The Dispatch from Moline, Illinois on August 28, 1987 · 9
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The Dispatch from Moline, Illinois · 9

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Moline, Illinois
Issue Date:
Friday, August 28, 1987
Page:
9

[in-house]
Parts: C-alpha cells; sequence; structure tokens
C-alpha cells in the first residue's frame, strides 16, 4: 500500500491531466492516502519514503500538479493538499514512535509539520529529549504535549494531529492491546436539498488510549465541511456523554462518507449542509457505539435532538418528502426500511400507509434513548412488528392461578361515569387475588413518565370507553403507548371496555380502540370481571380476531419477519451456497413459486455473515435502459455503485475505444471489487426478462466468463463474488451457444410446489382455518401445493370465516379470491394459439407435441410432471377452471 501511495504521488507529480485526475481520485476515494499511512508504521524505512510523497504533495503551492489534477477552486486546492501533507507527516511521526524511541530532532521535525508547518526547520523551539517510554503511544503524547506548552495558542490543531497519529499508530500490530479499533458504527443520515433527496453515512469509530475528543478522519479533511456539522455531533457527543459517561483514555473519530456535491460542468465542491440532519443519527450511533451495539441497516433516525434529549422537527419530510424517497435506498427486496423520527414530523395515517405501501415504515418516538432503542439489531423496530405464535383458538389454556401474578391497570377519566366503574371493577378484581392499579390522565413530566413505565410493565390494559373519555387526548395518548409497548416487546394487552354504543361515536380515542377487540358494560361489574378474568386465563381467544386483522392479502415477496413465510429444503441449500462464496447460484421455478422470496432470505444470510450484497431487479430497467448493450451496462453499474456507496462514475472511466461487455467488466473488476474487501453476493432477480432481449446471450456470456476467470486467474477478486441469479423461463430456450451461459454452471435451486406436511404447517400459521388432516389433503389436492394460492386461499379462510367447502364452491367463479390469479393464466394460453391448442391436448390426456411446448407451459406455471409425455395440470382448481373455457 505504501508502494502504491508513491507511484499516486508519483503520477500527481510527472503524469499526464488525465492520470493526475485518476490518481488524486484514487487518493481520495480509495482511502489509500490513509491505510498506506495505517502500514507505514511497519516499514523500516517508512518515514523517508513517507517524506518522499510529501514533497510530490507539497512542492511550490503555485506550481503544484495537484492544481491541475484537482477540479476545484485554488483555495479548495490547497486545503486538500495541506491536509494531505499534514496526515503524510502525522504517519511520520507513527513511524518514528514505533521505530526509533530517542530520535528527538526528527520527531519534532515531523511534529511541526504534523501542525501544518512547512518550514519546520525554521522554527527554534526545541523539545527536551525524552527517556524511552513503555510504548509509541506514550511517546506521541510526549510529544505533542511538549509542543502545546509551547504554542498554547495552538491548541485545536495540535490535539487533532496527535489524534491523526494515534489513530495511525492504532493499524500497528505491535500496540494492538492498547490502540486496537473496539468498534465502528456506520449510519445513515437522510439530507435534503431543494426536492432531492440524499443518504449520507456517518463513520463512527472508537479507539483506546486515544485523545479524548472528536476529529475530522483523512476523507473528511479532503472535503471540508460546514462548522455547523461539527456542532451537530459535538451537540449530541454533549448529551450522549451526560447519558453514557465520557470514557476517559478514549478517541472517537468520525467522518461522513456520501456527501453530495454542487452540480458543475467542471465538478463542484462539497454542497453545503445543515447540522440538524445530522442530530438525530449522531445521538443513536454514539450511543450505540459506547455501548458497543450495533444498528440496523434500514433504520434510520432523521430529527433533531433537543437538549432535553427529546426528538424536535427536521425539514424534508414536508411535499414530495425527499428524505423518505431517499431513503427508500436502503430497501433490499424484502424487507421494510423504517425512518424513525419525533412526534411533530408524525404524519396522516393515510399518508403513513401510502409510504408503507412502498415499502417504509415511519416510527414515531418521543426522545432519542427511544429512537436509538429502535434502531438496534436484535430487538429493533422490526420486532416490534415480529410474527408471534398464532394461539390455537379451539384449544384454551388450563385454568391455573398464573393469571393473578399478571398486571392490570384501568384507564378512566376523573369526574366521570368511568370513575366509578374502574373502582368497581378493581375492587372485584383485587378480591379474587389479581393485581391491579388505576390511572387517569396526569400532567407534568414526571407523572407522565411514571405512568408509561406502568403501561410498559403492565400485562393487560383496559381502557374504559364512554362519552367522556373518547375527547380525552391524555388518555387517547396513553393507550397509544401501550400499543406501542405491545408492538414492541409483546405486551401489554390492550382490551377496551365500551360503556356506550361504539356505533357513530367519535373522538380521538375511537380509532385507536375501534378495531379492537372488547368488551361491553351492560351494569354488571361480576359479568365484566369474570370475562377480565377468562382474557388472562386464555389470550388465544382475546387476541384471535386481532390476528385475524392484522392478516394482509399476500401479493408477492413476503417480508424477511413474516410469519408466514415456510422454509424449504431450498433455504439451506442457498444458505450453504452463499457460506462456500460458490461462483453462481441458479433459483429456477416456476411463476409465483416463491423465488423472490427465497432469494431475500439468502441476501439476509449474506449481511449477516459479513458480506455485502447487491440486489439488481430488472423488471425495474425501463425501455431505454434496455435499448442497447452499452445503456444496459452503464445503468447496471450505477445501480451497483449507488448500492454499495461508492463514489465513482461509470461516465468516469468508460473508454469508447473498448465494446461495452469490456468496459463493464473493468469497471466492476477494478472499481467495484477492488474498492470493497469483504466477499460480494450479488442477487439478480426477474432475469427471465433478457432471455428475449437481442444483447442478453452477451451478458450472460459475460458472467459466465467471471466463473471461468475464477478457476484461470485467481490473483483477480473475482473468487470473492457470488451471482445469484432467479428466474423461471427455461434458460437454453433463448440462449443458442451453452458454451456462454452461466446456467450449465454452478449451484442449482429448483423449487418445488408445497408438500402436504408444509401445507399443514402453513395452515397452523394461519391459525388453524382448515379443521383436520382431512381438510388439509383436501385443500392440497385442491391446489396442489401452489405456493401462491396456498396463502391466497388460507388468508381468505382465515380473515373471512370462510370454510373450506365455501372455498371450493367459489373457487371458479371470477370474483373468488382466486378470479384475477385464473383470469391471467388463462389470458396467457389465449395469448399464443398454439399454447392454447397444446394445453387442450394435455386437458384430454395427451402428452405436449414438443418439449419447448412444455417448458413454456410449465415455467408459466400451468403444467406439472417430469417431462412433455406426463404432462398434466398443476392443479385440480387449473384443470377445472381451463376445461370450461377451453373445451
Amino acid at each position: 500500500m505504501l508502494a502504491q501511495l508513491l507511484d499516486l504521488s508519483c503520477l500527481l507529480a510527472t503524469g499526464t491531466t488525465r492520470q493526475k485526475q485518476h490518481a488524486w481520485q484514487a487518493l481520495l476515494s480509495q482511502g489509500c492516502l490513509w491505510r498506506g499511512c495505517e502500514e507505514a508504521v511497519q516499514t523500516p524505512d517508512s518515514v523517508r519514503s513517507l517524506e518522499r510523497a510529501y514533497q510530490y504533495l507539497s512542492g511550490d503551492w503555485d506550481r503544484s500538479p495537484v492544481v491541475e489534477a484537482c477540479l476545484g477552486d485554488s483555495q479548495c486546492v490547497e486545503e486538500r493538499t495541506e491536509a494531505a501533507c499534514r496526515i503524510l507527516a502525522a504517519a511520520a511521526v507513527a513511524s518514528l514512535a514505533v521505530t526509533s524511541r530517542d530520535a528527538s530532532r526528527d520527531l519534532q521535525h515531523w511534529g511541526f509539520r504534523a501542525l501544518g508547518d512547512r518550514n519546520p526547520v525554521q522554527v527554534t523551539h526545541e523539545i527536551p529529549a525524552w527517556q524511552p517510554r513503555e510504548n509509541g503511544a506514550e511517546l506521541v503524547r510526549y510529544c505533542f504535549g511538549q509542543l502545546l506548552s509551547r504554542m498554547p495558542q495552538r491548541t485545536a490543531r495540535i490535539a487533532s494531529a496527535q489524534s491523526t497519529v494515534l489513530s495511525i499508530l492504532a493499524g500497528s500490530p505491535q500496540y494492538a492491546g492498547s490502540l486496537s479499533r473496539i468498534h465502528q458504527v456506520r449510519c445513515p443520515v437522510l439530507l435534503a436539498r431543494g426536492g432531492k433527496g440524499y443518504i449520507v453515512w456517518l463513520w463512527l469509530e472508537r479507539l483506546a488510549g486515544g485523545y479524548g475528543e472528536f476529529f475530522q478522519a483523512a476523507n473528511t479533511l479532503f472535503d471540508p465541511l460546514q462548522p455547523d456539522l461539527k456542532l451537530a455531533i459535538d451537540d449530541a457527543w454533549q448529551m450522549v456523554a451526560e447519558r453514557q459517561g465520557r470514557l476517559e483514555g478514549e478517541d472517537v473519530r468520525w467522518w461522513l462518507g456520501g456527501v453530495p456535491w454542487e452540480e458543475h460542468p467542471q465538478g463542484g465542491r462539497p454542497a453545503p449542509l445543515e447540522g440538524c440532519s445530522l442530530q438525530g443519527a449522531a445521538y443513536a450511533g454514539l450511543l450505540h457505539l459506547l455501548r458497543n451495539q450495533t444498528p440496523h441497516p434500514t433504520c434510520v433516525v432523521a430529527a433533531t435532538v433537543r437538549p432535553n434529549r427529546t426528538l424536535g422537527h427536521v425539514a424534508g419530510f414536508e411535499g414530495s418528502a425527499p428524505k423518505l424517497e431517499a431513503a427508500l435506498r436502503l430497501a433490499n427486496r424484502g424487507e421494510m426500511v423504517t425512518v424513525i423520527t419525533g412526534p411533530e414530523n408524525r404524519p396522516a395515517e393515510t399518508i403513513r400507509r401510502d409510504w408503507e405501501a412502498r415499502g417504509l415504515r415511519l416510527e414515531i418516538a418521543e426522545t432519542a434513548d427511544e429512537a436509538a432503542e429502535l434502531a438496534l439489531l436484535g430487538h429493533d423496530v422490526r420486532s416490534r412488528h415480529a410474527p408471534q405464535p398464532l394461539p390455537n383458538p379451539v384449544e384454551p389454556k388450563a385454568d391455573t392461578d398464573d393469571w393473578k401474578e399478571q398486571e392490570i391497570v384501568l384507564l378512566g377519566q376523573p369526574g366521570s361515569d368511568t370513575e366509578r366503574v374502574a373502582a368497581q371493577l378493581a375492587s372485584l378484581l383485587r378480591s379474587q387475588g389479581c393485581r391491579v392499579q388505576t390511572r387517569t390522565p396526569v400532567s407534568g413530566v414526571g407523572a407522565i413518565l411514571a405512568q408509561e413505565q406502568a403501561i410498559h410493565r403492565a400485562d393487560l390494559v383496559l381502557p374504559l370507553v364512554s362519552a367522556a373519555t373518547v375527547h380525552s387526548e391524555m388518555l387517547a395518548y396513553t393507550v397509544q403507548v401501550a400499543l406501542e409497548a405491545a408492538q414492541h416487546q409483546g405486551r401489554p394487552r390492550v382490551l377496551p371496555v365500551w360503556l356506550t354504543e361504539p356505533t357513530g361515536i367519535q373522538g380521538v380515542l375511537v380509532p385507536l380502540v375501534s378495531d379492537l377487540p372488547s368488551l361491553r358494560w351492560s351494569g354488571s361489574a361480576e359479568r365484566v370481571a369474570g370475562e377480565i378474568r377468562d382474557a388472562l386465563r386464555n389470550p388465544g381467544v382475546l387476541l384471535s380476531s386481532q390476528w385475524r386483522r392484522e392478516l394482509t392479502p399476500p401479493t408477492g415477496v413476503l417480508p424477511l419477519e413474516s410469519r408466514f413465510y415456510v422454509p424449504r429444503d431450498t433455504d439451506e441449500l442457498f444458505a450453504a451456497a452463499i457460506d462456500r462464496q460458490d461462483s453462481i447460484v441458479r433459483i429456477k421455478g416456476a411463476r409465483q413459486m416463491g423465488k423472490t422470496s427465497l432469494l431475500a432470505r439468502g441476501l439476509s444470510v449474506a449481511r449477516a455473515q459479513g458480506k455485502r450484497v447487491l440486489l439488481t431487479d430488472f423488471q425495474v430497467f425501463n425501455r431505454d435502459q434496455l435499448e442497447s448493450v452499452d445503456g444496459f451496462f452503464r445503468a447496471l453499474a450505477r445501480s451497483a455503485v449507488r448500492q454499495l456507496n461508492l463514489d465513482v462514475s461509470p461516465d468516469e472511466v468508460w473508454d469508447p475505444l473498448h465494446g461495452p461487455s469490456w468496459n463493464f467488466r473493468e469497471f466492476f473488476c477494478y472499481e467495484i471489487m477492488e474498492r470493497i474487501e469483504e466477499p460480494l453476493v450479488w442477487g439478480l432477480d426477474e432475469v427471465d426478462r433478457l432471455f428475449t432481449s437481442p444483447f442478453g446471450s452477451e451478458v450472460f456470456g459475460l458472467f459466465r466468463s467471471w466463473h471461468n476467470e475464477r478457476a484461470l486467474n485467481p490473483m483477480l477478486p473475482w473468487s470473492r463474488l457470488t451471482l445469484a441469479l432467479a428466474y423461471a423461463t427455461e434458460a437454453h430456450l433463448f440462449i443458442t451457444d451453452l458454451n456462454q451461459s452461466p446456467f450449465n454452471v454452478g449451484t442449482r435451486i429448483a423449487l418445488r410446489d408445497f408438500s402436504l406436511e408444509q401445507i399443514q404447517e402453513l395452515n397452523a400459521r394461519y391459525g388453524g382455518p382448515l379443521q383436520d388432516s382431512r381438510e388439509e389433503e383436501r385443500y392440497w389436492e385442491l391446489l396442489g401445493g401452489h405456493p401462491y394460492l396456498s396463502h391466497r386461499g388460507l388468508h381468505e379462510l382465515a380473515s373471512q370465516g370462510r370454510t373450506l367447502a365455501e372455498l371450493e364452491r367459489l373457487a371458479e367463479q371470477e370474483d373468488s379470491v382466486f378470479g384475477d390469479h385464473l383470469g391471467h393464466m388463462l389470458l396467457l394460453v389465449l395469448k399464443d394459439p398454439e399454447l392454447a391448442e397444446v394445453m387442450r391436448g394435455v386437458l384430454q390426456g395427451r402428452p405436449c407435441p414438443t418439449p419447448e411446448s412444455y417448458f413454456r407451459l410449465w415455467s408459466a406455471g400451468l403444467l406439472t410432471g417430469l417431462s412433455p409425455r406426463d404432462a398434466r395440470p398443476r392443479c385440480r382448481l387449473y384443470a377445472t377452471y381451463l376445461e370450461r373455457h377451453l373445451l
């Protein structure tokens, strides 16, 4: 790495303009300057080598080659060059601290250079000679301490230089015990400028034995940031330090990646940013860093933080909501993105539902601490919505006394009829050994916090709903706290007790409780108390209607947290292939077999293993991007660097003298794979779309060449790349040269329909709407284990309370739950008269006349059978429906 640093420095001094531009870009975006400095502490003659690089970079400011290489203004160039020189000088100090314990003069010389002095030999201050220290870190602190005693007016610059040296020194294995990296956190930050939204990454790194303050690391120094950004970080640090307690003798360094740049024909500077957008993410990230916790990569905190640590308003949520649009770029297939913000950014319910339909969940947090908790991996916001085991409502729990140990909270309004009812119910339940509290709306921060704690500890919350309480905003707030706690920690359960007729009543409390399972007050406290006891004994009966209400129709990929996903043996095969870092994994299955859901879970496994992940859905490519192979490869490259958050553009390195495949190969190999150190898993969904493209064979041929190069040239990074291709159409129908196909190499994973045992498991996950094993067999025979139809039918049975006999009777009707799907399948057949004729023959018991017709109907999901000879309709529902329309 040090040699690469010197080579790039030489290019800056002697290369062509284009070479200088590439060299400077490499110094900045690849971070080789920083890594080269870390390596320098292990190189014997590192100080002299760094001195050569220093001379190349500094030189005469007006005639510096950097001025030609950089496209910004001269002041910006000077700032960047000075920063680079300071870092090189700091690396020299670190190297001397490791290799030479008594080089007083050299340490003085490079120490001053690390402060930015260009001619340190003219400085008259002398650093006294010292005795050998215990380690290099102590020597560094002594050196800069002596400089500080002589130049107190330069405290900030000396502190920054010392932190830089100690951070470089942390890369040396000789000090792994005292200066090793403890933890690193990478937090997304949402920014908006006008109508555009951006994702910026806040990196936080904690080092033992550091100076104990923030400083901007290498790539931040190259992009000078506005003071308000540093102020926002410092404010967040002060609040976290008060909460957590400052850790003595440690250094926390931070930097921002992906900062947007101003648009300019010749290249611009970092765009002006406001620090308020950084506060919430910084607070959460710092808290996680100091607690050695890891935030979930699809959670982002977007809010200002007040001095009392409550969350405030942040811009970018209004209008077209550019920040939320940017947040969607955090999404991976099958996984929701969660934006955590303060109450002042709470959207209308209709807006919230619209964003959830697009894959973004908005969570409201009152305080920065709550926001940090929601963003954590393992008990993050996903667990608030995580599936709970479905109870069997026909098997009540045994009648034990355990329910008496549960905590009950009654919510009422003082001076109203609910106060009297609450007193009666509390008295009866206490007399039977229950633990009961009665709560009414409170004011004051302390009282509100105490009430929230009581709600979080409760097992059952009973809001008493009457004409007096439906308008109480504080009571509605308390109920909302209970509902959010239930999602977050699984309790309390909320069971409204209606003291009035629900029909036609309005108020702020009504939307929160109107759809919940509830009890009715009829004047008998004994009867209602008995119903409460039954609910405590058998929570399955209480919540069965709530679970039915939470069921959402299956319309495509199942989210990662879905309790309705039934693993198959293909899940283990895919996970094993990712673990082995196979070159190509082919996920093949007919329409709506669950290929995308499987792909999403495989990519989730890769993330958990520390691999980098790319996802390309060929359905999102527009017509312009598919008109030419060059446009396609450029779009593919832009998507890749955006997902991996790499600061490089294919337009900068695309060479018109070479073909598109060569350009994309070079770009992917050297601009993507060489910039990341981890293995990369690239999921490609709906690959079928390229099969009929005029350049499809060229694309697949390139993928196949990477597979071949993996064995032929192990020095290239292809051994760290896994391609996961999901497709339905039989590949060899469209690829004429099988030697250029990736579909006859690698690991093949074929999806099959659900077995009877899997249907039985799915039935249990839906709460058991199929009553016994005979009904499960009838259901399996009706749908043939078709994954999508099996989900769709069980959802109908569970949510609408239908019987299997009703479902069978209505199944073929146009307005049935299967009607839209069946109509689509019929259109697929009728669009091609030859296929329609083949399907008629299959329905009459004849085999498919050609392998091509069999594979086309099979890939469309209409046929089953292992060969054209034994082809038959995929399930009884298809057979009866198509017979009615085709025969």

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TGIF Thank goodness it's Friday THE DAILY DISPATCH, Moline, Illinois Friday, August 28, 1987 Bl tt - ' ' l f U - , ... r - A3( ,i ' C v i , i ,b A A . 4 V ' WvV !f!i! 1 : i'i j 1 1 ''.'iiul : V "If elected ... I promise a litter box on every corner and din-din in every dish. And you won't catch me catting around." Q Q-C cat split over the 6ptiir-fect9 candidate By Jackie Chesser Staff writer Following the lead of Clint Eastwood and Ronald Reagan, another screen star has thrown his hat (or mittens, as the case may be) into the political ring. Emphasizing his platform of "Si-Lives in every bowl and a satisfied cat in every kitchen," Morris the Cat recently declared his "caf'didacy for the presidency in a press conference at the Washington National Press Club. True to his image as a "cat about town," Morris is running as an independent, vowing to represent the nation's "silent" majority of 56 million felines. Morris told reporters he has not selected a running mate (ambling mate is probably more accurate), but it's rumored that should Ike, the bulldog Kibbles and Bits candidate, not receive his party's nod, Morris who admires Ike's bullish enthusiasm and "dog"matic pursuit of chow will invite him to join the independent ticket. The political hopeful said he decided to enter the race after the results of a recent poll by Opinion Research Corp. revealed his name is recognized by 70 percent of the public, a significant lead over other politi-cos, including Bob Dole (67 percent), Jack Kemp (59 percent), Richard Gephardt (53 percent), Michael Dukakis (41 percent), Paul Laxalt (40 percent) and Bruce Babbitt (33 percent). The famed feline was voted "Animal Star of the Year" by US Magazine three years in a row and was chosen as one of the country's "most admired males" by readers of Young Miss Magazine. Time magazine has tagged him the "feline Burt Reynolds." He was also the first animal actor to be featured on "Lifestyles of the Rich and Famous." Morris said he has selected Eleanor Mondale, daughter of former Vice President Walter Mondale, as his campaign manager. Ms. Mondale hopes her experience in her father's bid for the presidency in 1984 will put Morris in the catbird's seat. "The time has come for a cat to occupy the White House," she said in a recent press release. "Kennedy cleared the way for Catholics, Fer-raro for women and Morris will overcome the hurdle that to date has excluded animals." Karen Sophiea, marketing manager for 9-Lives Cat Food, says if the amount of mail Morris receives every week is any indication, she is confident he will be the next president of the United States. "He's got the quiet demeanor of a Coolidge, the animal magnetism of a Kennedy, and with the honesty of a Lincoln he admits he sheds but never shreds." The results of a recent "cat on the street" interview revealed a mixed reaction to Morris' political aspirations. BEAR, owner of Elsie Walker-Baley, Davenport "I disagree with Morris on the issue of catnip. I feel that catnip should not be controlled but should be readily available to all domestic cats because it is an excel lent relaxant after a long purring and petting session." SHERMAN, owner of Kathy Gehn, Geneseo "Morris? Hmmmm ... let me stretch a minute and think. Aaah-hh. Say no to catnip? Give me a break .... But I do like the policy of having my back rubbed, or my belly. Speaking of .... Is it time to eat, Mom? " CAPTAIN STOKELD, friend of Dorothy Buresh, Moline "Morris is a wimp. I oppose his neuter policy in that it is discriminatory against we male types who still have our virility. Now in my 20th year, I still prowl freely, taking my favors where I find them. "Catting around is a given right of the male species. I have populated the entire neighborhood. My offspring are everywhere making people happy. "Din-din is offered to me in every house on the block. The ladies vie for my presence and often invite me in for catnip or a nap. If I'm in the mood I comply. DomestiC policy -Domestic cats are far superior to wild cats, which are heavy in the lap and ill-humored. Fur-eign policy -Things were simpler when the Persians ran Iran. Controlled substances -Say "no" to catnip. Environment -Put a litter box on every corner. Energy -Conserve at all costs; take a nap. Democracy -One cat; one vote. Campaign Slogans -Walk softly and carry a big can opener. Din-din in every dish and a litter box in every garage. Politics -You rub my back and I'll scratch yours. No tnck fence deals. Animal Rights -Fur coats should be limited to those who can grow them. Population Control -Neuter is neater. Family -Put a cat in your family tree. Political Propriety -You won't catch me catting around, and the media are free to follow my tail. I may shed, but I don't shred. Iran-Contra, Watergate and other scandals -Any cat would have smelled a rat. Education -It all begins with good paper training. '7 "T V A.' 7, ..7. , .,L InfLtS- ' Afgi...,.,,, "Though a senior citizen, I still know I am alive and will live the good life until I do not have an ear to my name." ANONYMOUS STRAY - "I think it is time for a cat to take over the white house. We have been hearing about dogs since the days President Roosevelt took office. Jackie Ken nedy had her German shepherds. Nancy Reagan has some powder puff of a dog she carries around. , "The next thing you know there will pit bulls in the nation's capital. It is time we struck out to make this land safe for cats. I vote for the nomination of Morris and support his candidacy." JENNY, owner of Kenda Burrows, Moline "I think Morris is a wimp, and I wouldn't vote for him. No self-respecting cat would run for his food dish the way Morris does on those 9-Lives commercials, no matter how much he liked the food. Gotta keep 'em guessing. "His platform is ridiculous. As a long-time user of catnip, I know for a fact that it is harmless. I can go weeks without it. The only thing I agree with are his views on naps. He was right on there. I'm hoping Tony the Tiger will run. We need a tough cat in the White House." CALLIE, co-owner of Kenda Burrows "I don't care what his platform is. I think he's cute. Nice tail. He can hang out on my back fence anyday." MAGGIE, owner of Susan Lewis, Moline "I haven't decided yet if I'll vote for Morris. If he chooses a female running mate, I probably will. Have you ever noticed that young feline females don't have any role models? I mean, dogs have Lassie. Monkeys have Mrs. Kong. But who do we have? Nobody. "I just don't think Morris is up on women's issues. Look at his population control stand. 'Neuter is neater.' That's fine for the guys. Hey Morris! What's wrong with 'Spay, don't play'?" TINK, co-owner of Susan Lewis "Judging from Morris' platform, he seems to think we're pretty superior. And he's right. If cats were running this country, things would be in great shape. I do agree with my sister Maggie about the women's issues, but I think we have to start where we can. After all, we're cats first, and males and females second. "I'll probably vote for Morris, but there are drawbacks. I don't care for that food he advertises, but I realize that a job's a job. And I wish he d stop saying 'din-din.' Where's the cat's dignity?" MORRIS, owner of Pat Kamps, Moline "My learned person named me Morris, too, in honor of the one and only Morris. Of course, I'll vote for the great Morris, as will my wife (who shall remain nameless). Morris, as president, will not say things like 'I forgot' or 'I can't remember.' Cats never forget, as you have discovered if you have ever (God forbid) harmed one. OREO, owner of Mike Ashcraft, Rock Island "Well, I'm certainly pleased to see a little more Animal Kingdom involvement in politics. I think we can throw out the whole kit-ten-kaboodle of pachyderms and jackasses. But this guy is not exactly the cat's meow either, if you know what I mean. Domestically, his obvious prejudice against wild cats really rubs me the wrong way. "His penchant for portraying pussy cats as mere lounge-about digestive tracts is purrfectly a-pawing. He barely scratches the surface of our problems. And there's something fishy about wanting to place a litter box at every corner. Just who does he think would be picking up the tabby on this one? Personally, I think that kind of dirty work is best conducted in private. And I smell signs of a cover-up. It makes me wonder if the litter lobby isn't padding this cat fight. "I also think he's a little hard line on the drug issue. We should certainly promote moderation, but a bit of catnip now and again never hurt anyone. After all, as this cat's PAC backers point out, we've got 9-Lives. There's no sense making them joyless incarnations. A ball of string takes you only so far. "Let me just say that if he does win, it will be by a whisker." HALFTONE AND SUNSHINE, owners of Jean Lundberg, Moline "Next to me, of course, Morris is the smartest cat around. I'll probably support him even though I disagree with his stand on catnip because, when he's elected, the Litter Box Police will come after my person. When I tried to discuss the issues of the cat-paign with my kid brother, Sunshine, all he did was ask, 'Morris who?' as he dashed past. But I'm sure I'll be able to convince him to support Morris, since he does anything I do. Besides, he looks just like Morris." Aside from their foreign signs, Germans are quite friendly Knight NwWlr As a widely respected Foreign Correspondent, I recently felt the need to travel to Germany so I could observe firsthand the front lines of this dangerous all-dominating worldwide struggle we have come to know as the Cold War. At least that's what I'm going to tell the Internal Revenue Service. The truth is, I went to Germany because this is the year I turn 40, and I felt the need to be surrounded by the largest possible quantity of beer. They are very good at beer, the Germans, and what is more they tend to serve it in vessels the size of municipal stadiums. Thus a great deal of my Foreign Correspondence activity consisted of going with my traveling companions to historic towns, where we would drink beer at picturesque outdoor cafes and read in the guide book about how the town has a historic cathedral you could go look at. Or you could have another beer, which is the approach we generally K, Dave took. The way you order a beer in Germany is, you say: "I'd like a beer, please." Everybody in Germany, including domestic animals, speaks. English, often better than we do. This is probably because their native language, German, contains very large words that it takes two and sometimes three alert people, working in shifts, to pronounce. The one German word you should learn is "Einbahnstrasse," which you see a lot on city street signs and which you naturally assume is a street name. At least we did. "We're on Einbahnstrasse again!" we'd say, in frustration, while wandering around, lost. "It's not on this darned map!" And then one evening it hit us: Einbahnstrasse means one-way street. Ha ha! Bozo Americans. But aside from the fact that they use foreign street signs, we found the Germans to be quite friendly. One evening at a large and densely populated beer hall in Munich we got into a conversation with a German named Norbert who was so friendly that after virtually every statement anybody made, he insisted that we all whonk our beer steins together as a gesture of international friendship. This was quite tiring because the steins held a liter of beer and weighed approximately 140 kilometers each. Norbert had been to America and had formed a number of impressions, Including: 1. "People eating too much peanut butter in the morning! This was a sur-pri.ebyme!"(WHONK!) 2. "There is no sauerkraut! I asked by Burger King! I asked by Pizza Hut! No sauerkraut! This was a surprise!" (WHONK!) He had a lot more impressions, but I was unable to write them all down and still keep up with the toasts. After a few liters we had all become major international friends, and Norbert promised to maybe visit us in Miami, which he knew by reputation ("Too much criminality!"). We parted with Norbert's traditional German farewell ringing in our ears: "Tomorrow, the hanging over!" Besides beer, the Germans have a number of unusual customs, such as not destroying their public transportation. The subways are clean and vandalism-free, and they operate this will be a large surprise by you on the honor system. It's the most bizarre thing you ever saw. There are no turnstiles or ticket- takers, yet people pay anyway. Imagine what would happen if we were to implement such a system in a major American cultural center such as New York. The entire apparatus trains, tracks, stations would be stolen in a matter of hours. There would be nothing left but a network of dark aromatic holes in the street, which New Yorkers would continue to plunge into by the millions because it would be indistinguishable from their current system. But getting back, for tax purposes, to the Cold War. Another thing we did in Germany was take a bus tour of East Berlin. "See Live Communists in their Native Habitat!" is what the tour brochure did not say, although it should have, because that's why we all went. Our guide was thoughtfully provided by the East Germans, and she spent most of the tour explaining how East Berlin is definitely going to be swell, once they get finished building it; it's going to have so many thousand shops and so many cubic meters of highways and so many kilograms of worker housing, and we should all come back and see it, once it's finished, provided our papers are in order. We made three stops on the tour: a museum of old stones from the Middle East, a Soviet war memorial and a special rest stop thoughtfully set up just for us tourists. It was every bit as pleasant as we had anticipated, especially when we got back to the attractive yet functional Berlin Wall and a guard used a large portable mirror to check under the bus to make sure that no East Ger mans were clinging to the transmission. "Y'all come back now!" was the unexpressed message here. Anyway, I definitely recommend that you all get over to Germany sometime, even if you are not required to do so for strictly business reasons. As I was. (WHONK!)